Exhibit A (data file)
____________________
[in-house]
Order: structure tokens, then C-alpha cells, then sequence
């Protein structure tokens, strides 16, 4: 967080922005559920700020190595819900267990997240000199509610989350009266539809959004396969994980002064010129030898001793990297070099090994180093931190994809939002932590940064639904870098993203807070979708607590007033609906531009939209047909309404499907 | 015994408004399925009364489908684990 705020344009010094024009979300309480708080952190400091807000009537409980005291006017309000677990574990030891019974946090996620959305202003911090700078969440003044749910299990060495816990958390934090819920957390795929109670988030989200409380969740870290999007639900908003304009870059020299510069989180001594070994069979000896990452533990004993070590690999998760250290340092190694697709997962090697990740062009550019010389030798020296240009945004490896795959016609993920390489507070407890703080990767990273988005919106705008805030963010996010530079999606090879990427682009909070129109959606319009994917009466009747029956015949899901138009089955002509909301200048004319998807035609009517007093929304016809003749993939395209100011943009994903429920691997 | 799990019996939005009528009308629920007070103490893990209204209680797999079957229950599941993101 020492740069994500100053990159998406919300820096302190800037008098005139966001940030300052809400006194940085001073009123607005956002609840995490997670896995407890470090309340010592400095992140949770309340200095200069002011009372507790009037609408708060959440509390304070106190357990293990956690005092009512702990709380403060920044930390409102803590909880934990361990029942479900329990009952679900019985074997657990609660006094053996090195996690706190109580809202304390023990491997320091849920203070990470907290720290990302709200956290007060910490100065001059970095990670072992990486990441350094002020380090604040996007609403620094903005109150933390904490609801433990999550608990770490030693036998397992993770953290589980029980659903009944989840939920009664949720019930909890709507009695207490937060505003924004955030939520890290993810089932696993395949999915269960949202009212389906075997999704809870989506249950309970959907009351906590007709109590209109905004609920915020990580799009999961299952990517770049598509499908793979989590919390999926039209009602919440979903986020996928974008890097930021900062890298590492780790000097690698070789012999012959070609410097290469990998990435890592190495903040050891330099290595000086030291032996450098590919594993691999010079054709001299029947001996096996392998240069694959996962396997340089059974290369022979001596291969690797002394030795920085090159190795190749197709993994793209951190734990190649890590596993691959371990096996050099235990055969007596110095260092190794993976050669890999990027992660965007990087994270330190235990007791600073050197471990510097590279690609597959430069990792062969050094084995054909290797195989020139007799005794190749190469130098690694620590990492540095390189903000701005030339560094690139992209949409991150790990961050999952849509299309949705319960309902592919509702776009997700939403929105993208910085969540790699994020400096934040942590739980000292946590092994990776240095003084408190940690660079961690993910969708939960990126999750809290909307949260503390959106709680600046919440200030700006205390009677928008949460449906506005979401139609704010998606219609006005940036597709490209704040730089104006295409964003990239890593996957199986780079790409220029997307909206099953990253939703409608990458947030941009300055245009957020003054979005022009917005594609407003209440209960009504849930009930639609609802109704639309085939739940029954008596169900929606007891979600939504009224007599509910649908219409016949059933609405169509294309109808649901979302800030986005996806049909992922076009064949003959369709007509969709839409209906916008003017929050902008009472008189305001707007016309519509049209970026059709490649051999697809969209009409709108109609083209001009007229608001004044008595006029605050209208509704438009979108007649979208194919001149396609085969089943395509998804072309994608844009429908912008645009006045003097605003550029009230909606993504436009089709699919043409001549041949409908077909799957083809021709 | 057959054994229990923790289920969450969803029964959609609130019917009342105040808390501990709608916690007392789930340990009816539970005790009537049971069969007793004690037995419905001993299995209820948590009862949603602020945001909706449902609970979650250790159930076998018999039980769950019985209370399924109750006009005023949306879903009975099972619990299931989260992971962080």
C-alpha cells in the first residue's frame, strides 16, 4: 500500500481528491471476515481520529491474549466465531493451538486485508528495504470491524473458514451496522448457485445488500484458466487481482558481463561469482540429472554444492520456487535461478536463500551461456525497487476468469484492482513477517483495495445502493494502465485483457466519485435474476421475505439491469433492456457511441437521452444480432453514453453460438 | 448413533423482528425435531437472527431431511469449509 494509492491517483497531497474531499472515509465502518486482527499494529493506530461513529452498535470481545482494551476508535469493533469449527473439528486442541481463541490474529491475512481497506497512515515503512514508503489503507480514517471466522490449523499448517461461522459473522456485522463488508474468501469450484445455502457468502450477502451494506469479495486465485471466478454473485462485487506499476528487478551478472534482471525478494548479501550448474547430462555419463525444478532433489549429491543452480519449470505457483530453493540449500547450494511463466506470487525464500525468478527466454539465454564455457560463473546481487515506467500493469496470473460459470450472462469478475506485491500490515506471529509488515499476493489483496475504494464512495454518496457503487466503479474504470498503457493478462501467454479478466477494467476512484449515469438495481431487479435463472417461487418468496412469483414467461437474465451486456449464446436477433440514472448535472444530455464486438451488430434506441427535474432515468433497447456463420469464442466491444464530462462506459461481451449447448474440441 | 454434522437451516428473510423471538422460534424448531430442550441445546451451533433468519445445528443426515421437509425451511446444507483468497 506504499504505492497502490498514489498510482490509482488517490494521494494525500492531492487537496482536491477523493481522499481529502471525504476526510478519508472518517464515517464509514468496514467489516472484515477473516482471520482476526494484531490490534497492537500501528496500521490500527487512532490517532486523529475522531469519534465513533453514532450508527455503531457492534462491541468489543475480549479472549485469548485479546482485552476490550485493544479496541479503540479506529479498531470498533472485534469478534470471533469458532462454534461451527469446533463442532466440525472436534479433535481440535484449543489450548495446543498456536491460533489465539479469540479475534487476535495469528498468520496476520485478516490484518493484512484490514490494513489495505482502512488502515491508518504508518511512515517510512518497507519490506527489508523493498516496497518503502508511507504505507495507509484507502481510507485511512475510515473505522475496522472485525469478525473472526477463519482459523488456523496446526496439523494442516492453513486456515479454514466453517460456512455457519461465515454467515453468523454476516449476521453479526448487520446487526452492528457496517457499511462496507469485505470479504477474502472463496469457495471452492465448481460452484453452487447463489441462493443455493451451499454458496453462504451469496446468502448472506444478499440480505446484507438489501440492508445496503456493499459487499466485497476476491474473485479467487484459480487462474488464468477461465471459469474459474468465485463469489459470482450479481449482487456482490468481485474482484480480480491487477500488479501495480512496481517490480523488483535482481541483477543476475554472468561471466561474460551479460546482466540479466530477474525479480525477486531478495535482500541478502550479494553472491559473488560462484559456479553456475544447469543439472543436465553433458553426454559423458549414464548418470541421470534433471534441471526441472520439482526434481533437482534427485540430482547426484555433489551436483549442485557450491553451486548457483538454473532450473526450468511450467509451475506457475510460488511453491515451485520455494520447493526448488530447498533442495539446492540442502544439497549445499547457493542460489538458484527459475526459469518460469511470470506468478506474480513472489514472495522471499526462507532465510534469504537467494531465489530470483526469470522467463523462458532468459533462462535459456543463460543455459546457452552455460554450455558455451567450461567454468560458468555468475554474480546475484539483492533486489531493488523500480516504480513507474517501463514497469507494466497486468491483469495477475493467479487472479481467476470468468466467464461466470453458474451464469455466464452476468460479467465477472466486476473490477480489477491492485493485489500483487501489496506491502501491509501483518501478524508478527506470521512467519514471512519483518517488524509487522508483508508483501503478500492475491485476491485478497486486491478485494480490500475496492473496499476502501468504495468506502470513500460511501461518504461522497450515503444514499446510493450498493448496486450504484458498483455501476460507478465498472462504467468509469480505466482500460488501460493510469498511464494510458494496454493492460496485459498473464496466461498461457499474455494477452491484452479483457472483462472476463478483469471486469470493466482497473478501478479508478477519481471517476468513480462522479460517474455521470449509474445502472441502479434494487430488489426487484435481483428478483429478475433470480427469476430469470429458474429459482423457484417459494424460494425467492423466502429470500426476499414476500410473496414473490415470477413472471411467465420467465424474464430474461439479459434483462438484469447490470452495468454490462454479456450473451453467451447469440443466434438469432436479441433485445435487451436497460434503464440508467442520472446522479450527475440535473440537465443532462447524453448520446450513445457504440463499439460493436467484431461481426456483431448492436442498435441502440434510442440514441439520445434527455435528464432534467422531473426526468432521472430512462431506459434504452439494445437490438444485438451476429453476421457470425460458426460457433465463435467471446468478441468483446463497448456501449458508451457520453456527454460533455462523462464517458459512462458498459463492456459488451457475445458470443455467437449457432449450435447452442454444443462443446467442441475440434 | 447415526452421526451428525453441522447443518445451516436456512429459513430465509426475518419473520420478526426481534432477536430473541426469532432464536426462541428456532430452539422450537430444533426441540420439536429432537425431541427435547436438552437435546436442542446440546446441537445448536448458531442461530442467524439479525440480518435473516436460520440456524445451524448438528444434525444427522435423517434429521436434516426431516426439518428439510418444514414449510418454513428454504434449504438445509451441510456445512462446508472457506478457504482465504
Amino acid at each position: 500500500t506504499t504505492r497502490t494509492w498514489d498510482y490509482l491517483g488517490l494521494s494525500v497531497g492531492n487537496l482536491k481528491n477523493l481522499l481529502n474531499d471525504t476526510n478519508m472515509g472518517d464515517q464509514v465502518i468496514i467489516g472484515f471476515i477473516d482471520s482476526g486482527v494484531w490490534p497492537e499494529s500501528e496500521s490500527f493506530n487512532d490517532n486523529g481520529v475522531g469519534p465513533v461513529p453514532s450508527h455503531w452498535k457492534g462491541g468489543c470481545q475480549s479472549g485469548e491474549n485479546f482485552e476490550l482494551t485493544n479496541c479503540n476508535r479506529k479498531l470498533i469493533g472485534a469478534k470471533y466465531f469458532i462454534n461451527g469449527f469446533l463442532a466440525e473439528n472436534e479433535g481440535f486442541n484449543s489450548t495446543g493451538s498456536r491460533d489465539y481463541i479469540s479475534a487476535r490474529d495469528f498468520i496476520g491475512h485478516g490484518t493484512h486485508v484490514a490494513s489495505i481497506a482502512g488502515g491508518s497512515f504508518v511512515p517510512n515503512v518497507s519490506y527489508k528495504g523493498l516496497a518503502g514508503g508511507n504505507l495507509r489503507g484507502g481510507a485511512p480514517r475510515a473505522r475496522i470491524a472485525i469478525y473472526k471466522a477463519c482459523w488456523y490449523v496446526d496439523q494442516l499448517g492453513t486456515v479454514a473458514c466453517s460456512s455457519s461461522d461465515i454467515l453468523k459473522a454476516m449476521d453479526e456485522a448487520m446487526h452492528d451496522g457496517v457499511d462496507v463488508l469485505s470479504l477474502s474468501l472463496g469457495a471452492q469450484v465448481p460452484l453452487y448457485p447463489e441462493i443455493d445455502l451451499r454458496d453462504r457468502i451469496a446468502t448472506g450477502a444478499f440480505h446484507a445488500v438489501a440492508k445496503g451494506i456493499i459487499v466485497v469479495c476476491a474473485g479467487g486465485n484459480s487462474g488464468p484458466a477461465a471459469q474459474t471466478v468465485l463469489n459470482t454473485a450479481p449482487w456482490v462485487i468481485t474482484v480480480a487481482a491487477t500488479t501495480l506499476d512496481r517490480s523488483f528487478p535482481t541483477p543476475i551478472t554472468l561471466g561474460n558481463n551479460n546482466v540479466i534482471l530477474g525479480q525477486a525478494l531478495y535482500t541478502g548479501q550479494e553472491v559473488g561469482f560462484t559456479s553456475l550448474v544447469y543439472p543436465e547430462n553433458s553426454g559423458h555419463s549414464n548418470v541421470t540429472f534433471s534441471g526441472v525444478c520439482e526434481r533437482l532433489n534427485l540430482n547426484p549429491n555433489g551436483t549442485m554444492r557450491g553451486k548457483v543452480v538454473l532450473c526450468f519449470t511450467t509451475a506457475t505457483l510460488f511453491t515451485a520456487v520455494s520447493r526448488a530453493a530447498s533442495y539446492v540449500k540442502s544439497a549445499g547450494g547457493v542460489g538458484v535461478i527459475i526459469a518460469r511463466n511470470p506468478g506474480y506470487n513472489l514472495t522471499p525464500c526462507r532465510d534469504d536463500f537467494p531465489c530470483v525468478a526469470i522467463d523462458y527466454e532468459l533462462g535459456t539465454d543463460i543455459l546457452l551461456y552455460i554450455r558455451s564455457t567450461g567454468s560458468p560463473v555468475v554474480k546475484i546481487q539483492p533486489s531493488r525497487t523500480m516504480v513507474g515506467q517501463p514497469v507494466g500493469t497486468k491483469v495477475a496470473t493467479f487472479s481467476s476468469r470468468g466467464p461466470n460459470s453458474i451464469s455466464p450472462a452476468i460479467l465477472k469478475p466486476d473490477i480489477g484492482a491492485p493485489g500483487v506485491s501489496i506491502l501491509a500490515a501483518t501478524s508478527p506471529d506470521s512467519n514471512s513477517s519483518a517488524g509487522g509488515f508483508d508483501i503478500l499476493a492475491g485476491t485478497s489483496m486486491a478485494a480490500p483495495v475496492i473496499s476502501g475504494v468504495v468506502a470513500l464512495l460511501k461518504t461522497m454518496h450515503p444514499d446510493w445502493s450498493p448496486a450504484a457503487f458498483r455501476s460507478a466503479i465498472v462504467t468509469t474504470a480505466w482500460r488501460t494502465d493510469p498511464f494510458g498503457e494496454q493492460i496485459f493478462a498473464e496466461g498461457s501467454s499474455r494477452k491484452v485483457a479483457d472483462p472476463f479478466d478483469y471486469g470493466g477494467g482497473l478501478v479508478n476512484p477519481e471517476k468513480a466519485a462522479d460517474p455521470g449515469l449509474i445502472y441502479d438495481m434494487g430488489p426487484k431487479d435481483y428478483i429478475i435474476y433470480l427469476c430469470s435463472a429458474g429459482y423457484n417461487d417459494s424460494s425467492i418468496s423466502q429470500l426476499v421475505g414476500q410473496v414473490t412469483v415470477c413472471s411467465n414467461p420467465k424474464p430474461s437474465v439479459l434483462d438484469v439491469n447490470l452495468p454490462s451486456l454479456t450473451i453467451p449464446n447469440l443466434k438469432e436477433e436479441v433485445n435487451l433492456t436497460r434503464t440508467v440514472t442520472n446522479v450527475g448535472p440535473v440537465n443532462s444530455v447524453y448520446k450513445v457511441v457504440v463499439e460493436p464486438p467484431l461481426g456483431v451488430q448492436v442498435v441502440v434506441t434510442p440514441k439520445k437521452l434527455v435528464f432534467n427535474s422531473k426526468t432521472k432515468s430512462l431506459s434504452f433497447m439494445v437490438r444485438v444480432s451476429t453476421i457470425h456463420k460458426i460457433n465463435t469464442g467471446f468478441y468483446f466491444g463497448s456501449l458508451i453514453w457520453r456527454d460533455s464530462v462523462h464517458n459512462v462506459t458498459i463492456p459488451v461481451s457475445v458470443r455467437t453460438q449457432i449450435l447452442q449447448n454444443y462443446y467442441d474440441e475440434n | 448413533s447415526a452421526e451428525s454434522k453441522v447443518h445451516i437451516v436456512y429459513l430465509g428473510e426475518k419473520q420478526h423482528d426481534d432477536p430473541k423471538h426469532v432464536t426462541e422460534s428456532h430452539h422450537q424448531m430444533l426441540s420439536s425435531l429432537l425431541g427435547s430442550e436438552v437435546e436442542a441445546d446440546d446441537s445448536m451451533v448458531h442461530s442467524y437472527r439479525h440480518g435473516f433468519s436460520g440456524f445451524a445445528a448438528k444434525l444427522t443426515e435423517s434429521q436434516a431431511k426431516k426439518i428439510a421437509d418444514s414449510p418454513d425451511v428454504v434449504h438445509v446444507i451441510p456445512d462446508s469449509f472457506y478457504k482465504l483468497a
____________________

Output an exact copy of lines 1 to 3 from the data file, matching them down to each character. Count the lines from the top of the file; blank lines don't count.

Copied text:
[in-house]
Order: structure tokens, then C-alpha cells, then sequence
């Protein structure tokens, strides 16, 4: 967080922005559920700020190595819900267990997240000199509610989350009266539809959004396969994980002064010129030898001793990297070099090994180093931190994809939002932590940064639904870098993203807070979708607590007033609906531009939209047909309404499907 | 015994408004399925009364489908684990 705020344009010094024009979300309480708080952190400091807000009537409980005291006017309000677990574990030891019974946090996620959305202003911090700078969440003044749910299990060495816990958390934090819920957390795929109670988030989200409380969740870290999007639900908003304009870059020299510069989180001594070994069979000896990452533990004993070590690999998760250290340092190694697709997962090697990740062009550019010389030798020296240009945004490896795959016609993920390489507070407890703080990767990273988005919106705008805030963010996010530079999606090879990427682009909070129109959606319009994917009466009747029956015949899901138009089955002509909301200048004319998807035609009517007093929304016809003749993939395209100011943009994903429920691997 | 799990019996939005009528009308629920007070103490893990209204209680797999079957229950599941993101 020492740069994500100053990159998406919300820096302190800037008098005139966001940030300052809400006194940085001073009123607005956002609840995490997670896995407890470090309340010592400095992140949770309340200095200069002011009372507790009037609408708060959440509390304070106190357990293990956690005092009512702990709380403060920044930390409102803590909880934990361990029942479900329990009952679900019985074997657990609660006094053996090195996690706190109580809202304390023990491997320091849920203070990470907290720290990302709200956290007060910490100065001059970095990670072992990486990441350094002020380090604040996007609403620094903005109150933390904490609801433990999550608990770490030693036998397992993770953290589980029980659903009944989840939920009664949720019930909890709507009695207490937060505003924004955030939520890290993810089932696993395949999915269960949202009212389906075997999704809870989506249950309970959907009351906590007709109590209109905004609920915020990580799009999961299952990517770049598509499908793979989590919390999926039209009602919440979903986020996928974008890097930021900062890298590492780790000097690698070789012999012959070609410097290469990998990435890592190495903040050891330099290595000086030291032996450098590919594993691999010079054709001299029947001996096996392998240069694959996962396997340089059974290369022979001596291969690797002394030795920085090159190795190749197709993994793209951190734990190649890590596993691959371990096996050099235990055969007596110095260092190794993976050669890999990027992660965007990087994270330190235990007791600073050197471990510097590279690609597959430069990792062969050094084995054909290797195989020139007799005794190749190469130098690694620590990492540095390189903000701005030339560094690139992209949409991150790990961050999952849509299309949705319960309902592919509702776009997700939403929105993208910085969540790699994020400096934040942590739980000292946590092994990776240095003084408190940690660079961690993910969708939960990126999750809290909307949260503390959106709680600046919440200030700006205390009677928008949460449906506005979401139609704010998606219609006005940036597709490209704040730089104006295409964003990239890593996957199986780079790409220029997307909206099953990253939703409608990458947030941009300055245009957020003054979005022009917005594609407003209440209960009504849930009930639609609802109704639309085939739940029954008596169900929606007891979600939504009224007599509910649908219409016949059933609405169509294309109808649901979302800030986005996806049909992922076009064949003959369709007509969709839409209906916008003017929050902008009472008189305001707007016309519509049209970026059709490649051999697809969209009409709108109609083209001009007229608001004044008595006029605050209208509704438009979108007649979208194919001149396609085969089943395509998804072309994608844009429908912008645009006045003097605003550029009230909606993504436009089709699919043409001549041949409908077909799957083809021709 | 057959054994229990923790289920969450969803029964959609609130019917009342105040808390501990709608916690007392789930340990009816539970005790009537049971069969007793004690037995419905001993299995209820948590009862949603602020945001909706449902609970979650250790159930076998018999039980769950019985209370399924109750006009005023949306879903009975099972619990299931989260992971962080």